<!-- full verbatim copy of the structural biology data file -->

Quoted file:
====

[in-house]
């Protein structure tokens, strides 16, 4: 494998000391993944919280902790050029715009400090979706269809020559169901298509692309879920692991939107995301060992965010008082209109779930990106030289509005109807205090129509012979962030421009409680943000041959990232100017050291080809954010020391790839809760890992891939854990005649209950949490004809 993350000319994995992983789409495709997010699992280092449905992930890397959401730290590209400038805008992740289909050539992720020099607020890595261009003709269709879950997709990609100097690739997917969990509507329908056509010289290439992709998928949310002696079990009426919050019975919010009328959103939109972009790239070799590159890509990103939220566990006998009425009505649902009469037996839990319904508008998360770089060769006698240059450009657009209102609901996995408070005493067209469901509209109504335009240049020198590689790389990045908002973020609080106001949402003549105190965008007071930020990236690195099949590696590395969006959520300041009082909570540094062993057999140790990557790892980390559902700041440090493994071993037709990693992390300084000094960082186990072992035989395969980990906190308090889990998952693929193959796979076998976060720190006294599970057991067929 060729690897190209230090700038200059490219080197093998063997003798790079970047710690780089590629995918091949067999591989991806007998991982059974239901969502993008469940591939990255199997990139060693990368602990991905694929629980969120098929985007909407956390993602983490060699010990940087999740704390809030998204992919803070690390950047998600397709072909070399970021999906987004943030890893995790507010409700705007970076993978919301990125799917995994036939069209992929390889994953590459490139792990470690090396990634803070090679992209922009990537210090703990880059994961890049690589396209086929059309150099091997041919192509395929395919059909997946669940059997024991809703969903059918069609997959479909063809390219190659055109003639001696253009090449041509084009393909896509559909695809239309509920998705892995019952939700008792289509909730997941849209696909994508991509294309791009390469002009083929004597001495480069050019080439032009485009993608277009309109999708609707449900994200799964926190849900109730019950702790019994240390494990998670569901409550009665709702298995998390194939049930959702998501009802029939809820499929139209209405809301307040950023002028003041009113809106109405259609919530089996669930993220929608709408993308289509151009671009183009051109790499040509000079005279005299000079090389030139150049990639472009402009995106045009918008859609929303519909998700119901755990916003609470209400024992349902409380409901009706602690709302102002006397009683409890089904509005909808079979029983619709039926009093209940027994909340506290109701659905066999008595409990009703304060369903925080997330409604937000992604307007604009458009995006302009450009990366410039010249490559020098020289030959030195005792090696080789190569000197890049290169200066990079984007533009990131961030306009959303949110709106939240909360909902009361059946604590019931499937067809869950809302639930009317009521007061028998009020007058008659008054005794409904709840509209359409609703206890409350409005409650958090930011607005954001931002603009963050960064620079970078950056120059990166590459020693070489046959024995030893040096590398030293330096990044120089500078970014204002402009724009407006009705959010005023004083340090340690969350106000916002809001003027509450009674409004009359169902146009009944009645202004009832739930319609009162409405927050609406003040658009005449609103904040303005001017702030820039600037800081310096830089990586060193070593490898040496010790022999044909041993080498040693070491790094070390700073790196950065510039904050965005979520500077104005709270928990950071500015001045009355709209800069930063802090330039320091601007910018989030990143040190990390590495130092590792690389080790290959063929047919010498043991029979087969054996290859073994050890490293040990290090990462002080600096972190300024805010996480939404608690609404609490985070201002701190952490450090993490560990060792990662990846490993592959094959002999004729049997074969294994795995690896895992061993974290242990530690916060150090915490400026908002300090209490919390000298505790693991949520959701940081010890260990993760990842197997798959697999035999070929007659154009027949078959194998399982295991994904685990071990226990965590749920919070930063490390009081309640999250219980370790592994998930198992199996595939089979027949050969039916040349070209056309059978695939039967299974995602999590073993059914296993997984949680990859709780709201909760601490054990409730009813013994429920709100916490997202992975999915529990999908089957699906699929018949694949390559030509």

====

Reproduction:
[in-house]
């Protein structure tokens, strides 16, 4: 494998000391993944919280902790050029715009400090979706269809020559169901298509692309879920692991939107995301060992965010008082209109779930990106030289509005109807205090129509012979962030421009409680943000041959990232100017050291080809954010020391790839809760890992891939854990005649209950949490004809 993350000319994995992983789409495709997010699992280092449905992930890397959401730290590209400038805008992740289909050539992720020099607020890595261009003709269709879950997709990609100097690739997917969990509507329908056509010289290439992709998928949310002696079990009426919050019975919010009328959103939109972009790239070799590159890509990103939220566990006998009425009505649902009469037996839990319904508008998360770089060769006698240059450009657009209102609901996995408070005493067209469901509209109504335009240049020198590689790389990045908002973020609080106001949402003549105190965008007071930020990236690195099949590696590395969006959520300041009082909570540094062993057999140790990557790892980390559902700041440090493994071993037709990693992390300084000094960082186990072992035989395969980990906190308090889990998952693929193959796979076998976060720190006294599970057991067929 060729690897190209230090700038200059490219080197093998063997003798790079970047710690780089590629995918091949067999591989991806007998991982059974239901969502993008469940591939990255199997990139060693990368602990991905694929629980969120098929985007909407956390993602983490060699010990940087999740704390809030998204992919803070690390950047998600397709072909070399970021999906987004943030890893995790507010409700705007970076993978919301990125799917995994036939069209992929390889994953590459490139792990470690090396990634803070090679992209922009990537210090703990880059994961890049690589396209086929059309150099091997041919192509395929395919059909997946669940059997024991809703969903059918069609997959479909063809390219190659055109003639001696253009090449041509084009393909896509559909695809239309509920998705892995019952939700008792289509909730997941849209696909994508991509294309791009390469002009083929004597001495480069050019080439032009485009993608277009309109999708609707449900994200799964926190849900109730019950702790019994240390494990998670569901409550009665709702298995998390194939049930959702998501009802029939809820499929139209209405809301307040950023002028003041009113809106109405259609919530089996669930993220929608709408993308289509151009671009183009051109790499040509000079005279005299000079090389030139150049990639472009402009995106045009918008859609929303519909998700119901755990916003609470209400024992349902409380409901009706602690709302102002006397009683409890089904509005909808079979029983619709039926009093209940027994909340506290109701659905066999008595409990009703304060369903925080997330409604937000992604307007604009458009995006302009450009990366410039010249490559020098020289030959030195005792090696080789190569000197890049290169200066990079984007533009990131961030306009959303949110709106939240909360909902009361059946604590019931499937067809869950809302639930009317009521007061028998009020007058008659008054005794409904709840509209359409609703206890409350409005409650958090930011607005954001931002603009963050960064620079970078950056120059990166590459020693070489046959024995030893040096590398030293330096990044120089500078970014204002402009724009407006009705959010005023004083340090340690969350106000916002809001003027509450009674409004009359169902146009009944009645202004009832739930319609009162409405927050609406003040658009005449609103904040303005001017702030820039600037800081310096830089990586060193070593490898040496010790022999044909041993080498040693070491790094070390700073790196950065510039904050965005979520500077104005709270928990950071500015001045009355709209800069930063802090330039320091601007910018989030990143040190990390590495130092590792690389080790290959063929047919010498043991029979087969054996290859073994050890490293040990290090990462002080600096972190300024805010996480939404608690609404609490985070201002701190952490450090993490560990060792990662990846490993592959094959002999004729049997074969294994795995690896895992061993974290242990530690916060150090915490400026908002300090209490919390000298505790693991949520959701940081010890260990993760990842197997798959697999035999070929007659154009027949078959194998399982295991994904685990071990226990965590749920919070930063490390009081309640999250219980370790592994998930198992199996595939089979027949050969039916040349070209056309059978695939039967299974995602999590073993059914296993997984949680990859709780709201909760601490054990409730009813013994429920709100916490997202992975999915529990999908089957699906699929018949694949390559030509």